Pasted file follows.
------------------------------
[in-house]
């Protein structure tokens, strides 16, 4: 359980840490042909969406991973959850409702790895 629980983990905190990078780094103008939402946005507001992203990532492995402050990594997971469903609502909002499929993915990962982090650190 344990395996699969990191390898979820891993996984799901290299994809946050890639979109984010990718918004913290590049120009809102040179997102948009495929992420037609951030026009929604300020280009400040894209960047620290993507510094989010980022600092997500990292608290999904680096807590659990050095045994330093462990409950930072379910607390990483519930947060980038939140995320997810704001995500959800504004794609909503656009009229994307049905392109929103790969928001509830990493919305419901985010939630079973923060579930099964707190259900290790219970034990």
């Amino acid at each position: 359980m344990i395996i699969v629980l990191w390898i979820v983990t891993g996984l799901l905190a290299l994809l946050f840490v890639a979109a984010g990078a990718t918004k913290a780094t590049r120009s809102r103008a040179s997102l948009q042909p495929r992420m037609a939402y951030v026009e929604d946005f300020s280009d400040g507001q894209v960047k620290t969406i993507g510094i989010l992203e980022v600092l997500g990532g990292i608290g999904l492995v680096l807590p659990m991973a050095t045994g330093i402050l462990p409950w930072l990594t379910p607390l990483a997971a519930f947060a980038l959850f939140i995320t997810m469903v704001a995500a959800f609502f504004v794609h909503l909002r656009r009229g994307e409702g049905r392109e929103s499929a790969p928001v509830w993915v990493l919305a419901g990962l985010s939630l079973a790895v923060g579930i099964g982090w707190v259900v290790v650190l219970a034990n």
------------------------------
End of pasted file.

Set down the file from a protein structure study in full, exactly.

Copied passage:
[in-house]
């Protein structure tokens, strides 16, 4: 359980840490042909969406991973959850409702790895 629980983990905190990078780094103008939402946005507001992203990532492995402050990594997971469903609502909002499929993915990962982090650190 344990395996699969990191390898979820891993996984799901290299994809946050890639979109984010990718918004913290590049120009809102040179997102948009495929992420037609951030026009929604300020280009400040894209960047620290993507510094989010980022600092997500990292608290999904680096807590659990050095045994330093462990409950930072379910607390990483519930947060980038939140995320997810704001995500959800504004794609909503656009009229994307049905392109929103790969928001509830990493919305419901985010939630079973923060579930099964707190259900290790219970034990």
């Amino acid at each position: 359980m344990i395996i699969v629980l990191w390898i979820v983990t891993g996984l799901l905190a290299l994809l946050f840490v890639a979109a984010g990078a990718t918004k913290a780094t590049r120009s809102r103008a040179s997102l948009q042909p495929r992420m037609a939402y951030v026009e929604d946005f300020s280009d400040g507001q894209v960047k620290t969406i993507g510094i989010l992203e980022v600092l997500g990532g990292i608290g999904l492995v680096l807590p659990m991973a050095t045994g330093i402050l462990p409950w930072l990594t379910p607390l990483a997971a519930f947060a980038l959850f939140i995320t997810m469903v704001a995500a959800f609502f504004v794609h909503l909002r656009r009229g994307e409702g049905r392109e929103s499929a790969p928001v509830w993915v990493l919305a419901g990962l985010s939630l079973a790895v923060g579930i099964g982090w707190v259900v290790v650190l219970a034990n």